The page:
3 Hockey Practice Drills to Teach Heads Up Hockey

3 Hockey Practice Drills to Teach Heads Up Hockey by Dan Arel
Heads up! This story provides practice drills to help your players keep their heads up on the ice.
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An almost never ending battle in youth hockey is getting players to remember the game exists more than three feet around them. There’s a tendency to look down, or think about what they can do with the puck, which eliminates their teammates, who are wondering why passes aren’t being made to them. It also invites turnovers as your opponent catches them in their own bubble, unaware of the game happening around them.

While listening to a recent episode of The Glass and Out Podcast with guest Tobias Johansson, the head coach of Norway’s men’s national team, I got an idea. He spoke about a drill idea in which you put every player in the same color jersey, so they have to be aware who their teammates are and more importantly, where they are, not by the color of their jersey, but by picking their head up and looking.

This reminded me of a drill I have used in the past, that went beyond just jersey color. Instead, while everyone is in the same jersey, we add another element: a helmet sticker.

Heads Up 3v3v3

On a team in practice, you tend to know your teammates well, and if I throw three or four kids on a single team against another team in the same jersey, they won’t struggle for long to remember who is on their team and make those passes to each other.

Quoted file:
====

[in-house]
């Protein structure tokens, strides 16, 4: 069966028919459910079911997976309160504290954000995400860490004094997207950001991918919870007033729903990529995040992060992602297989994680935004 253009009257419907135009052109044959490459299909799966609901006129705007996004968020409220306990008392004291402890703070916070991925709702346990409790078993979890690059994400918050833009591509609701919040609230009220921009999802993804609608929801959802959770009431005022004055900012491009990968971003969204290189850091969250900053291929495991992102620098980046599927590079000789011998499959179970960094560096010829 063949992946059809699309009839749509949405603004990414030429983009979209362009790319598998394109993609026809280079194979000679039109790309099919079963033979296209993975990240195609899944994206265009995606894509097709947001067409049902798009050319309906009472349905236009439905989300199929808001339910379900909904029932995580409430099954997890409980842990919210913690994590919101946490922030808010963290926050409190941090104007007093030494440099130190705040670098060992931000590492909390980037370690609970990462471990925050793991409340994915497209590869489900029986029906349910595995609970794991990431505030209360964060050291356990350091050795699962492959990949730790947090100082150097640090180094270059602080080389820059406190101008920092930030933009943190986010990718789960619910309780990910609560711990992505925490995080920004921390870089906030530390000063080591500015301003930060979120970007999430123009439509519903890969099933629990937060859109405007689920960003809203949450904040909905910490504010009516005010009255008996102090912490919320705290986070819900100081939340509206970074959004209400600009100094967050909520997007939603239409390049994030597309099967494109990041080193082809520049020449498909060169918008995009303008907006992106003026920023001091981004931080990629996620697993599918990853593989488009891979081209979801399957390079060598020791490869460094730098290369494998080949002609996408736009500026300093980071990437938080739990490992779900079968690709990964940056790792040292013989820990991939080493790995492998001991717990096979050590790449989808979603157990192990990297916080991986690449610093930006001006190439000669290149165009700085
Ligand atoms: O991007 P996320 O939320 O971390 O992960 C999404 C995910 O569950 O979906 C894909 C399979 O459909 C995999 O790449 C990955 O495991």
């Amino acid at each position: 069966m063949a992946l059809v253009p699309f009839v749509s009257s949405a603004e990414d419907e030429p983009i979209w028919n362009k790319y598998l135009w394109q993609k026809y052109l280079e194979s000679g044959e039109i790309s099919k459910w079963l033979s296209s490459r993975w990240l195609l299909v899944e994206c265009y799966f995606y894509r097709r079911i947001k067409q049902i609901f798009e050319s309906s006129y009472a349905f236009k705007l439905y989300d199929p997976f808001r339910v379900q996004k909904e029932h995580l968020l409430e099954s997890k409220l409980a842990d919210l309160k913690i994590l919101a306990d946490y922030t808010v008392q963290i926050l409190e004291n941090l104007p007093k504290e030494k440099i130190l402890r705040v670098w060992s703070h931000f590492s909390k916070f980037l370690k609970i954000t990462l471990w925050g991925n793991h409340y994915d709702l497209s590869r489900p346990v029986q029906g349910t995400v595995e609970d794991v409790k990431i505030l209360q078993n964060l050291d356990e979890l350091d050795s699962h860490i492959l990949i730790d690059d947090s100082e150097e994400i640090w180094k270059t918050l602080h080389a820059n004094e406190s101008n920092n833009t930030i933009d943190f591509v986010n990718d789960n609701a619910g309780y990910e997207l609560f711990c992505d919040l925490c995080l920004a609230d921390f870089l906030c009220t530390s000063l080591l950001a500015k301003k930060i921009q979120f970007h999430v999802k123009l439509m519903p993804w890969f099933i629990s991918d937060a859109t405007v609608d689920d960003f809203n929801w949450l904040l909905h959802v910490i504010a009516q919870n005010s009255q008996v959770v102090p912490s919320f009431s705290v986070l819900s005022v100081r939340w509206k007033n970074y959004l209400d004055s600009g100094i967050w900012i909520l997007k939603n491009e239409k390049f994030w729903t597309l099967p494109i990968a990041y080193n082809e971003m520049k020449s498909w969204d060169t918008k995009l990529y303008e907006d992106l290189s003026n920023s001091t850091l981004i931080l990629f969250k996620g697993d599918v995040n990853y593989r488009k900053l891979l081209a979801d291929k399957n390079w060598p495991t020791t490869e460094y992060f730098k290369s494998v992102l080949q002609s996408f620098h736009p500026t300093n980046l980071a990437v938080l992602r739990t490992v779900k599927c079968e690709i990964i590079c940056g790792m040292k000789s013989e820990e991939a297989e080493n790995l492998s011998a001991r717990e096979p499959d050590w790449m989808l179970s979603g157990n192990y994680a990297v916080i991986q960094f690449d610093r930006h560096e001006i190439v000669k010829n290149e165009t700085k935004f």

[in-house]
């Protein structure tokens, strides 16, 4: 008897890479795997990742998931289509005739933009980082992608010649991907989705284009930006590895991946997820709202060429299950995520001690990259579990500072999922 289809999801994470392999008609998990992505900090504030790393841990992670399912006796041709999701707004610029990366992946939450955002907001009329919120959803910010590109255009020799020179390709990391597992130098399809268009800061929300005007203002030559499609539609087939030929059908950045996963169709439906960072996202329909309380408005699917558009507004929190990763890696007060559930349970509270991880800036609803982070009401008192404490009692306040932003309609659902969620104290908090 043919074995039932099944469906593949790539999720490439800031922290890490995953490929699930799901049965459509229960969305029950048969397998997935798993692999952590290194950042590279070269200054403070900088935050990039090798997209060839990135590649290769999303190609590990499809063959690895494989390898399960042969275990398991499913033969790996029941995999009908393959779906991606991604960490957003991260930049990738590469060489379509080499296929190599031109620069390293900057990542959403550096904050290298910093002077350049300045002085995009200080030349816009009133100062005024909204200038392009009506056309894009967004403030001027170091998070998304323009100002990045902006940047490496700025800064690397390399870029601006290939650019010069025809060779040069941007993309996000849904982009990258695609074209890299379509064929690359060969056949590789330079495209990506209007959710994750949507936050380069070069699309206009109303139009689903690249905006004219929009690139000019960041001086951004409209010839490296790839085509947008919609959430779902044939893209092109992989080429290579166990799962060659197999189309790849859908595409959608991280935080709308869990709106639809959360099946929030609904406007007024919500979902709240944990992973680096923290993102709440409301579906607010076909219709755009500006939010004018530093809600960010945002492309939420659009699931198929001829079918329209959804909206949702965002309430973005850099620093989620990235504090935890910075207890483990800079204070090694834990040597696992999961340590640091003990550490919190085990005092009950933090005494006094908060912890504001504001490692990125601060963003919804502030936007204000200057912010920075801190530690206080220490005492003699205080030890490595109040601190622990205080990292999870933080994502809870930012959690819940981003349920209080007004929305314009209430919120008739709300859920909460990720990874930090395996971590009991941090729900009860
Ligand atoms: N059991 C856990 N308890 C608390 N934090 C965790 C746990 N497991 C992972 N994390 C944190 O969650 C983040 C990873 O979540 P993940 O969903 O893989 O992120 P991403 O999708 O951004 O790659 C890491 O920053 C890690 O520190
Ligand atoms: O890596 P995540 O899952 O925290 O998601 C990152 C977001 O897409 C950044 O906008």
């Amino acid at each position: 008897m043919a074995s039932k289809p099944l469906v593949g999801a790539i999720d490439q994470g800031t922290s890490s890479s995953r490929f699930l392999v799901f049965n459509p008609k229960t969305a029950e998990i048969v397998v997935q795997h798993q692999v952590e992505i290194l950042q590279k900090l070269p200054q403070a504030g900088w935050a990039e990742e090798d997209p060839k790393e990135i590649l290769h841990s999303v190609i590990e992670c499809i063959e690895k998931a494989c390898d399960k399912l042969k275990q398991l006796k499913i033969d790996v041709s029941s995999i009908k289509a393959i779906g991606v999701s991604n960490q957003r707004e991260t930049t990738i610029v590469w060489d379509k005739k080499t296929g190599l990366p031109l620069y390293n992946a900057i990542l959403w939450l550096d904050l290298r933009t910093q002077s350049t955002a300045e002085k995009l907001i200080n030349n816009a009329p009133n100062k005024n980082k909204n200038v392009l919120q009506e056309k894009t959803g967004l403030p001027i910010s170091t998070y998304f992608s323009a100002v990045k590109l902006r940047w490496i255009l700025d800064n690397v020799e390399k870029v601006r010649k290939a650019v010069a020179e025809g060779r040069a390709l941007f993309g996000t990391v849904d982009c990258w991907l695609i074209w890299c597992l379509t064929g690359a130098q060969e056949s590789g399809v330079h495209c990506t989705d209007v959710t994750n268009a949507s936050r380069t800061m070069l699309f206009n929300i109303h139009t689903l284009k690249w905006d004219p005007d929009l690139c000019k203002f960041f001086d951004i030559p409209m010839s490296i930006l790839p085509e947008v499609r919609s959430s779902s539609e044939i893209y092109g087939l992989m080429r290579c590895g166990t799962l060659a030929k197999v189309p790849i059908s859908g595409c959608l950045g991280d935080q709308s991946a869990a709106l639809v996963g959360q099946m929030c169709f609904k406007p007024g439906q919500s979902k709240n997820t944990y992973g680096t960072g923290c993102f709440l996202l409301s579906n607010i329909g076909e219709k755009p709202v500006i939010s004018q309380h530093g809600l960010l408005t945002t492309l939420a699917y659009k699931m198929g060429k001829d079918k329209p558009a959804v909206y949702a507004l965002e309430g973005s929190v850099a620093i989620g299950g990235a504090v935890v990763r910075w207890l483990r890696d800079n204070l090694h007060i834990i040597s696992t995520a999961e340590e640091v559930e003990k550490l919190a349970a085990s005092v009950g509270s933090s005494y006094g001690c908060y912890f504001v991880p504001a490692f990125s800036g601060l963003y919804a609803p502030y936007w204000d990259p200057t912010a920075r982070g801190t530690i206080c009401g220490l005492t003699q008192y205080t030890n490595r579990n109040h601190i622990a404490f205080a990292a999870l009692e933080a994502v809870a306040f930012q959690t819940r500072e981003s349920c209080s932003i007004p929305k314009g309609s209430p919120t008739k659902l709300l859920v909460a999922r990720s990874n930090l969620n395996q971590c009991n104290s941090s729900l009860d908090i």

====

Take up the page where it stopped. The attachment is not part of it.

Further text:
In this drill, as you can see below, you put all the kids in the same color, and then use color stickers we found at a local office supply store to assign three teams, blue, green, and red. This makes it harder for kids to familiarize themselves with their teammates because there are now six kids on the ice all in the same color.  

In the video, the teams are players 1, 2, 3 vs. 4, 5, 6 vs. 7, 8, 9 and you can either let them shoot on either goalie, or assign a goalie to the teams.

The drill usually runs a mess the first few times. But don’t give up on it, over time you will notice the start making an effort to better identify who they are passing to, and ensure it’s the right player and a good pass. Eventually, you will notice a lot more heads up hockey.

Heads up! This story provides practice drills to help your players keep their heads up on the ice . . .

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Dan Arel

Dan Arel is the Director of Coaching Education and Development for the San Diego Oilers and head coach of their 12U A team. He was also named the 2020 San Diego Gulls Foundation's Coach of the Year. You can email him at [email protected]

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